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Box Office: ‘Suicide Squad 2’ Sinks Like ‘Fantastic Four’ As ‘Luca’ Nabs $5M In China

By News Creatives Authors , in Business , at January 1, 1970

In other holdover news that isn’t Free Guy or Jungle Cruise, Sony’s Don’t Breathe 2 earned $5.05 million (-53%) in weekend two for a $19.672 million ten-day cume. That’s not a surprise, as the film (which positions the first Don’t Breathe’s villain as its redemptive anti-hero) hasn’t exactly been drowning in acclaim and buzz, but an eventual $25-$30 million domestic cume isn’t half-bad for a $10 million horror sequel. MGM’s Respect cost way too much ($55 million), and it may be a one-weekend wonder anyway. The Jennifer Hudson-as-Aretha Franklin biopic earned $3.8 million (-58%) in weekend two for a $15.8 million ten-day total. Hudson may still end up in the awards season race, but at this point even the $30 million earned by Chadwick Boseman’s Get On Up in August 2014 may be a pipe dream.

Warner Bros.’ The Suicide Squad tumbled in weekend three, earning $3.41 million (-54%) for a miserable $49.27 million domestic and $140 million global total. It’s playing almost identically to Josh Trank’s infamous Fantastic Four reboot ($56 million from a $25 million debut) six years ago, so we can expect a likewise over/under $55 million domestic finish for the $185 million (!), R-rated James Gunn-directed DC Films sequel. Four million households checking out the movie on HBO Max in the first ten days isn’t nothing. Heck, it’s the biggest such ten-day debut for any WB theatrical save for Mortal Kombat (five million households). However, that’s not necessarily new subscribers or folks who otherwise would have canceled the service, and the notion of consumers catching a movie they missed in theaters when it airs on HBO isn’t exactly a novel or new concept.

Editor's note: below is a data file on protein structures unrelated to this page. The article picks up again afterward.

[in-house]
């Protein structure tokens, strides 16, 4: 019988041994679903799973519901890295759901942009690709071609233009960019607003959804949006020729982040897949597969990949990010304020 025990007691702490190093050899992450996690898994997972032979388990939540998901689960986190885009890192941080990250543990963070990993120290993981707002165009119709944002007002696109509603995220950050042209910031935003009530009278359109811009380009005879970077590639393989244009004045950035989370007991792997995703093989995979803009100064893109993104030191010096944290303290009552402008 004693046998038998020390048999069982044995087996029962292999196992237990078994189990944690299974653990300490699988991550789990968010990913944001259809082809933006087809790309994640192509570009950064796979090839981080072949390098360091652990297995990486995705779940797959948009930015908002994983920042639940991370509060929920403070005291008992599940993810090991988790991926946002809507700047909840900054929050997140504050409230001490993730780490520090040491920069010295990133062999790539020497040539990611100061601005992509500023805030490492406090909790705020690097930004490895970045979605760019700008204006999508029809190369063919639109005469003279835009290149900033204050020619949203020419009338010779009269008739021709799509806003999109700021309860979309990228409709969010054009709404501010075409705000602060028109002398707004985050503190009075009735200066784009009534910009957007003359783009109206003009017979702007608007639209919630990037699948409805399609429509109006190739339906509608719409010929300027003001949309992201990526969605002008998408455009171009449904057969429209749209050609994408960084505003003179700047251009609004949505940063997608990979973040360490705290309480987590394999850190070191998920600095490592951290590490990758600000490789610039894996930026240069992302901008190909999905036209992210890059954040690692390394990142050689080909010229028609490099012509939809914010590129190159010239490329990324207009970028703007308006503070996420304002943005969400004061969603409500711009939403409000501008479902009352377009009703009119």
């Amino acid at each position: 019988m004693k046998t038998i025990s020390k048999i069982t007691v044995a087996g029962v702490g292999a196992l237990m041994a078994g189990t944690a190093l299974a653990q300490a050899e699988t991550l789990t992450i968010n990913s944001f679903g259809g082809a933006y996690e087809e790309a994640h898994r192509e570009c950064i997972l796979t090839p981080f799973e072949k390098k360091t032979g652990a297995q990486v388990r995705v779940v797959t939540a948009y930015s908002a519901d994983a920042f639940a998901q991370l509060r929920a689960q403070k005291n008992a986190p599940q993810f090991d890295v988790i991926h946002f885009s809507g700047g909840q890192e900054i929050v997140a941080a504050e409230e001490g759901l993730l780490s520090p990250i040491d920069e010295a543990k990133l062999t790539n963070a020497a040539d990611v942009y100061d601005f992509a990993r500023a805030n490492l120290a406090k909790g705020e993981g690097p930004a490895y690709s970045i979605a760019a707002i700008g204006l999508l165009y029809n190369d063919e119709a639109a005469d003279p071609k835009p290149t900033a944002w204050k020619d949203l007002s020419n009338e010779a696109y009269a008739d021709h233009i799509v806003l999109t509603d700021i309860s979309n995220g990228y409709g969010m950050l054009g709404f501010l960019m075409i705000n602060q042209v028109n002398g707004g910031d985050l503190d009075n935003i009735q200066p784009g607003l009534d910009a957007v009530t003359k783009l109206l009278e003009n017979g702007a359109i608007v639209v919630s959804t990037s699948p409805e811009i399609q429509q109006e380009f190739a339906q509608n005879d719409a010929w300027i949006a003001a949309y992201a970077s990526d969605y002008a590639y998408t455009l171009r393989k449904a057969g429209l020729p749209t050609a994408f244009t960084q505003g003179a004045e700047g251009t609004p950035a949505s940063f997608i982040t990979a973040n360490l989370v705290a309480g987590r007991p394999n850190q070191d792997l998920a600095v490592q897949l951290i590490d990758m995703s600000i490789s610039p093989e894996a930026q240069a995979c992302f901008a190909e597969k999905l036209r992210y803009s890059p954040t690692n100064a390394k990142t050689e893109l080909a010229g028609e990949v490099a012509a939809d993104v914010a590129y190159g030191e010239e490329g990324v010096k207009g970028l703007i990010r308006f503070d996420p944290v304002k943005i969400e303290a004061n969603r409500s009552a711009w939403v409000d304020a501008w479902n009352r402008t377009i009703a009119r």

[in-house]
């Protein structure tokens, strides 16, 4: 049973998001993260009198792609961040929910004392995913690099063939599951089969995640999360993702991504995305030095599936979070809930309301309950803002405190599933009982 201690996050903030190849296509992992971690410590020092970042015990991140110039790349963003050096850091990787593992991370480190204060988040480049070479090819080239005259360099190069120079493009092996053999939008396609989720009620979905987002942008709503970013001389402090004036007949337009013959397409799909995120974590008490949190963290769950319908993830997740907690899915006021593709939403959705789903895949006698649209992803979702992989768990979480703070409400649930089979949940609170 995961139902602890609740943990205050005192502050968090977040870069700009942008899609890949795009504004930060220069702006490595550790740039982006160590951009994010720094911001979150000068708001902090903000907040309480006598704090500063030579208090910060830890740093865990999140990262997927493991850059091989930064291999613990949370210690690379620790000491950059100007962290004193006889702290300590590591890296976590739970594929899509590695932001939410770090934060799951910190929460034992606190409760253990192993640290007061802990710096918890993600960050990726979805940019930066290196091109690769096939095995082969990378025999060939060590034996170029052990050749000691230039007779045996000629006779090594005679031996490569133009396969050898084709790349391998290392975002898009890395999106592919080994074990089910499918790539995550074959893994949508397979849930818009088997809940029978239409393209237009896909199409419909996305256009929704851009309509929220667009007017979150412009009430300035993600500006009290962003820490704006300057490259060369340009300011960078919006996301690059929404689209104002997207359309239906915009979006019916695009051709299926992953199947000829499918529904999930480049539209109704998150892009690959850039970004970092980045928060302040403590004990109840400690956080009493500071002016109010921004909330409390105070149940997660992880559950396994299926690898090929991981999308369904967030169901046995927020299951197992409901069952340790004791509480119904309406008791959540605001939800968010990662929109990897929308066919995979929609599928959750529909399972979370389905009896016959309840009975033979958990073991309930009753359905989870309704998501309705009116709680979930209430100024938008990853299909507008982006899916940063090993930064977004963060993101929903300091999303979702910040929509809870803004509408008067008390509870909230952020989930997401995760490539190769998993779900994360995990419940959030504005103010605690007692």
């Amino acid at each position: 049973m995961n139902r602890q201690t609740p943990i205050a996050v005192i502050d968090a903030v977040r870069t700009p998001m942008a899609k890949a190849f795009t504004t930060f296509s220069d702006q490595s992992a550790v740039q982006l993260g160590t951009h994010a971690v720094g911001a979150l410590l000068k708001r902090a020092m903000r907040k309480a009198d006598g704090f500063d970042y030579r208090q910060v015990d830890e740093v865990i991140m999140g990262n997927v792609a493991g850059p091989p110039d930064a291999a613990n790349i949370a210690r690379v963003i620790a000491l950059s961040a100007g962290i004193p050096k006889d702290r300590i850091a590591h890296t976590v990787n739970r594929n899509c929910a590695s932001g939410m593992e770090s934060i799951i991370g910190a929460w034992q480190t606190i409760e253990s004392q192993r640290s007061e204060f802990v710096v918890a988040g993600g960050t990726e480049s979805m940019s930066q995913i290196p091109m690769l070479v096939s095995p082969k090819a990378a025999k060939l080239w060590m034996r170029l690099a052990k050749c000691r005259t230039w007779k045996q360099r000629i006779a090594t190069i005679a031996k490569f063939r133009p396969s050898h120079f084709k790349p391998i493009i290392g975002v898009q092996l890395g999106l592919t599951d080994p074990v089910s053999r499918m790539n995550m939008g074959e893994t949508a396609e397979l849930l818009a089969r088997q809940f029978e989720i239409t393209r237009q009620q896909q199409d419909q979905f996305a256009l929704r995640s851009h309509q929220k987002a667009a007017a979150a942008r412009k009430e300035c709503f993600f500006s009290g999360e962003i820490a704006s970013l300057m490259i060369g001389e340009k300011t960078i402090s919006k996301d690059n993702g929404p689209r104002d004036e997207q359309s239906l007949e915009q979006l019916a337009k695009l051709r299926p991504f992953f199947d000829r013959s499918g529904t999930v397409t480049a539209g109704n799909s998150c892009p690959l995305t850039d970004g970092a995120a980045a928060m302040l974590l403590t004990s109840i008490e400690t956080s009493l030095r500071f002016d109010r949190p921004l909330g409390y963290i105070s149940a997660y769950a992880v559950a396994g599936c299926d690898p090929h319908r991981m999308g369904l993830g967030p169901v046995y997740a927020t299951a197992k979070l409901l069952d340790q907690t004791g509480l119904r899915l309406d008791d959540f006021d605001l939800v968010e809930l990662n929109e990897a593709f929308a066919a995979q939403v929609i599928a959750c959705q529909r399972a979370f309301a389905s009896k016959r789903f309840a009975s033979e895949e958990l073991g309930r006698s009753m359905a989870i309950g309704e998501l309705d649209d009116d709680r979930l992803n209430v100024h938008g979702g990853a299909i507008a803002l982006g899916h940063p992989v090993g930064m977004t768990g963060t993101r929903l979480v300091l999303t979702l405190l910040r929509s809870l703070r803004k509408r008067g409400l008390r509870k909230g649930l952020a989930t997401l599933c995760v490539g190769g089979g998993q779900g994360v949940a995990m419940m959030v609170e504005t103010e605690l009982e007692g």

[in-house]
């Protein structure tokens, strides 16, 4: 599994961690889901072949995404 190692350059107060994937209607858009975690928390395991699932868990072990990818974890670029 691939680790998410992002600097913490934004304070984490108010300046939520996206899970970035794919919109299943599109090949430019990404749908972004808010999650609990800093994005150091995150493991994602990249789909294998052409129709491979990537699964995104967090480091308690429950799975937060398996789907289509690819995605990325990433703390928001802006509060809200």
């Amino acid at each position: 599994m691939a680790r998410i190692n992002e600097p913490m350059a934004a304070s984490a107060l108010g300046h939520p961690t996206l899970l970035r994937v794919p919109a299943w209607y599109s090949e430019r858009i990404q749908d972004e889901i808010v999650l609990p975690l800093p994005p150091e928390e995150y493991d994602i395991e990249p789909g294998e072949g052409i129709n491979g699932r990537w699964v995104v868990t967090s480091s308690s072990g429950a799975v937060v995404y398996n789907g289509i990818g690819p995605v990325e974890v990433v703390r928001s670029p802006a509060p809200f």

In another relative win for the “only in theaters” crowd, M. Night Shyamalan’s Old earned another $1.14 million (-52%) in weekend five. That gives the $18 million, self-financed thriller a $45.183 million domestic and $80 million worldwide cume. It has topped the $33 million overseas cume of Shyamalan’s found-footage comeback vehicle The Visit ($98 million worldwide in late 2015). Disney’s Black Widow earned another $1.1 million (-42%) in weekend seven for a $180.15 million domestic cume. That puts it within reach of Ant-Man ($181 million in 2015) and Thor ($181 million in 2011), sans inflation. Disney reported around $125 million in streaming/VOD transactions, which means the film was almost as leggy outside of theaters (2.08 x its $60 million Disney+ debut) as it was in domestic theaters (2.26 x its $80 million opening weekend).

David Lowery and Dev Patel’s film nerd darling The Green Knight debuted on PVOD this past week, and it earned another $572,551 (-44%) in weekend four for a $15.944 million 24-day cume. Covid or no Covid, an over/under $17 million finish for A24’s arthouse tone poem counts as a win. Warner Bros.’ $150 million Space Jam: A New Legacy earned another $505,000 (-54%) in weekend six for a $69.22 million domestic and $148 million worldwide cume. Matt Damon’s $20 million Stillwater, which is currently in theaters and on PVOD, earned another $450,000 (-65%) in weekend four for a $13.6 million 24-day cume. Sony’s $15 million Escape Room: Tournament of Champions now has $25 million domestic and $42 million worldwide, while Snake Eyes arrived on VOD this week with $28 million domestic. It’s three strikes and you’re out for G.I. Joe.

Finally, Pixar’s Luca earned a decent $5 million via its opening weekend in China. That’s on par with the $5.5 million debut of Soul, which then nabbed $13.5 million in weekend two and legged out to $57 million. Could that happen again? Maybe, but Free Guy is opening next weekend, and it’s hoped that the video games-and-American-pop-culture comedy will play at least somewhat like Ready Player One ($220 million in 2018) or Zootopia ($235 million in 2016). Although by Covid standards (30% of China’s theaters are closed), anything close to Detective Pikachu ($93 million) would be an unmitigated triumph. At least Hollywood flicks are returning to the world’s biggest overseas marketplace, even if it’s ever more apparent that China doesn’t need Hollywood flicks amid a steady line-up of homegrown biggies.

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